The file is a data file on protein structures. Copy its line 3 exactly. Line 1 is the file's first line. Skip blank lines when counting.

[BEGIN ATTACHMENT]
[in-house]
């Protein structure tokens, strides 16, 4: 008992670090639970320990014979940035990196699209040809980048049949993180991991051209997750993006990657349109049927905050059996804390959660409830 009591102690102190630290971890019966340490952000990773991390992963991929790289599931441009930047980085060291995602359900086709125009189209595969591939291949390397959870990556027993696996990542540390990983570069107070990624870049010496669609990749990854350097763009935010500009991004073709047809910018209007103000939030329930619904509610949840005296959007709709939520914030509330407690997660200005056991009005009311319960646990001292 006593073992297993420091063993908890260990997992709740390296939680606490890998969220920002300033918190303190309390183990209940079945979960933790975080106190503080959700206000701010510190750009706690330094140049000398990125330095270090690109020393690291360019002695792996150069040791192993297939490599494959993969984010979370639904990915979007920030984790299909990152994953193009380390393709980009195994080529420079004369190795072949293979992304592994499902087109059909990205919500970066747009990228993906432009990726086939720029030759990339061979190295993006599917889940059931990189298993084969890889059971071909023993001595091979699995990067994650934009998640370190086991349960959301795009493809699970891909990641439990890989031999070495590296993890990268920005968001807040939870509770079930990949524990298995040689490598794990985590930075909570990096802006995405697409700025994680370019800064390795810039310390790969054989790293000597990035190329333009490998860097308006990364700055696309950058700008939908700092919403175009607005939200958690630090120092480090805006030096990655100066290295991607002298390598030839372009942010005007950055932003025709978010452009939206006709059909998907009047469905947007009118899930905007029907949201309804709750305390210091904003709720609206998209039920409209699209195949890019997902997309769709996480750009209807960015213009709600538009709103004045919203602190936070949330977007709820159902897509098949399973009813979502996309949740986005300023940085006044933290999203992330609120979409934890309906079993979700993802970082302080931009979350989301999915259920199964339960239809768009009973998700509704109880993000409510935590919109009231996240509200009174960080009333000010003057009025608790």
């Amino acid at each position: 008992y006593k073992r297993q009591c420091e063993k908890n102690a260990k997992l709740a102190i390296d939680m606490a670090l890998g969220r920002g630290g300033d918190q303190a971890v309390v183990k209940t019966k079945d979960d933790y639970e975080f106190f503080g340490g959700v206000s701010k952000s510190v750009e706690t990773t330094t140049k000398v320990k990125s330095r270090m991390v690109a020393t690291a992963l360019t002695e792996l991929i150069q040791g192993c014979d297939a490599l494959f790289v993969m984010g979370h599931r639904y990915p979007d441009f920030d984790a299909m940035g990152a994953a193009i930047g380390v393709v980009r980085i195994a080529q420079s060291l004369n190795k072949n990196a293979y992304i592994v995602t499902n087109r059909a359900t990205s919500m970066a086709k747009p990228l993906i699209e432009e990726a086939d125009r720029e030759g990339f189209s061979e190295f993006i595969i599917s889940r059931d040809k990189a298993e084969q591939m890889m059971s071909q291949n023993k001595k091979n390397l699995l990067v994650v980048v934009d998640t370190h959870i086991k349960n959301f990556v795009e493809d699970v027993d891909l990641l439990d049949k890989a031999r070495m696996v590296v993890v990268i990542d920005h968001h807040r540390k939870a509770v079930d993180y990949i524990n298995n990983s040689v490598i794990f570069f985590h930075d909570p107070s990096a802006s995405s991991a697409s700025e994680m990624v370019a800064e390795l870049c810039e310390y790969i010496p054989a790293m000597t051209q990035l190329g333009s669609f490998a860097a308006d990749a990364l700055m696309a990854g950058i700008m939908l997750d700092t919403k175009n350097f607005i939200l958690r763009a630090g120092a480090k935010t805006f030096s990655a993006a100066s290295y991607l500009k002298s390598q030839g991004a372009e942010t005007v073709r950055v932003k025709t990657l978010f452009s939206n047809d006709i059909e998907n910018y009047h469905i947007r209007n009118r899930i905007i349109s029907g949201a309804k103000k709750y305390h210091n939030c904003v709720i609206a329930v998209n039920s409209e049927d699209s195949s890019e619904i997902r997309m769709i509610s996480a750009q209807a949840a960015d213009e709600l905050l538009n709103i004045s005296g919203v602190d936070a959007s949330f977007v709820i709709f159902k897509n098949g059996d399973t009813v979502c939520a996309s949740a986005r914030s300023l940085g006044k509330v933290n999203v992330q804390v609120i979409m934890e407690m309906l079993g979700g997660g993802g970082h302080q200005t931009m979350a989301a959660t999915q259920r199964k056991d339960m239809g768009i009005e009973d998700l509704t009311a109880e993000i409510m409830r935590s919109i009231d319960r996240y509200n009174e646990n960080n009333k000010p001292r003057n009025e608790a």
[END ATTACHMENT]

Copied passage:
């Amino acid at each position: 008992y006593k073992r297993q009591c420091e063993k908890n102690a260990k997992l709740a102190i390296d939680m606490a670090l890998g969220r920002g630290g300033d918190q303190a971890v309390v183990k209940t019966k079945d979960d933790y639970e975080f106190f503080g340490g959700v206000s701010k952000s510190v750009e706690t990773t330094t140049k000398v320990k990125s330095r270090m991390v690109a020393t690291a992963l360019t002695e792996l991929i150069q040791g192993c014979d297939a490599l494959f790289v993969m984010g979370h599931r639904y990915p979007d441009f920030d984790a299909m940035g990152a994953a193009i930047g380390v393709v980009r980085i195994a080529q420079s060291l004369n190795k072949n990196a293979y992304i592994v995602t499902n087109r059909a359900t990205s919500m970066a086709k747009p990228l993906i699209e432009e990726a086939d125009r720029e030759g990339f189209s061979e190295f993006i595969i599917s889940r059931d040809k990189a298993e084969q591939m890889m059971s071909q291949n023993k001595k091979n390397l699995l990067v994650v980048v934009d998640t370190h959870i086991k349960n959301f990556v795009e493809d699970v027993d891909l990641l439990d049949k890989a031999r070495m696996v590296v993890v990268i990542d920005h968001h807040r540390k939870a509770v079930d993180y990949i524990n298995n990983s040689v490598i794990f570069f985590h930075d909570p107070s990096a802006s995405s991991a697409s700025e994680m990624v370019a800064e390795l870049c810039e310390y790969i010496p054989a790293m000597t051209q990035l190329g333009s669609f490998a860097a308006d990749a990364l700055m696309a990854g950058i700008m939908l997750d700092t919403k175009n350097f607005i939200l958690r763009a630090g120092a480090k935010t805006f030096s990655a993006a100066s290295y991607l500009k002298s390598q030839g991004a372009e942010t005007v073709r950055v932003k025709t990657l978010f452009s939206n047809d006709i059909e998907n910018y009047h469905i947007r209007n009118r899930i905007i349109s029907g949201a309804k103000k709750y305390h210091n939030c904003v709720i609206a329930v998209n039920s409209e049927d699209s195949s890019e619904i997902r997309m769709i509610s996480a750009q209807a949840a960015d213009e709600l905050l538009n709103i004045s005296g919203v602190d936070a959007s949330f977007v709820i709709f159902k897509n098949g059996d399973t009813v979502c939520a996309s949740a986005r914030s300023l940085g006044k509330v933290n999203v992330q804390v609120i979409m934890e407690m309906l079993g979700g997660g993802g970082h302080q200005t931009m979350a989301a959660t999915q259920r199964k056991d339960m239809g768009i009005e009973d998700l509704t009311a109880e993000i409510m409830r935590s919109i009231d319960r996240y509200n009174e646990n960080n009333k000010p001292r003057n009025e608790a």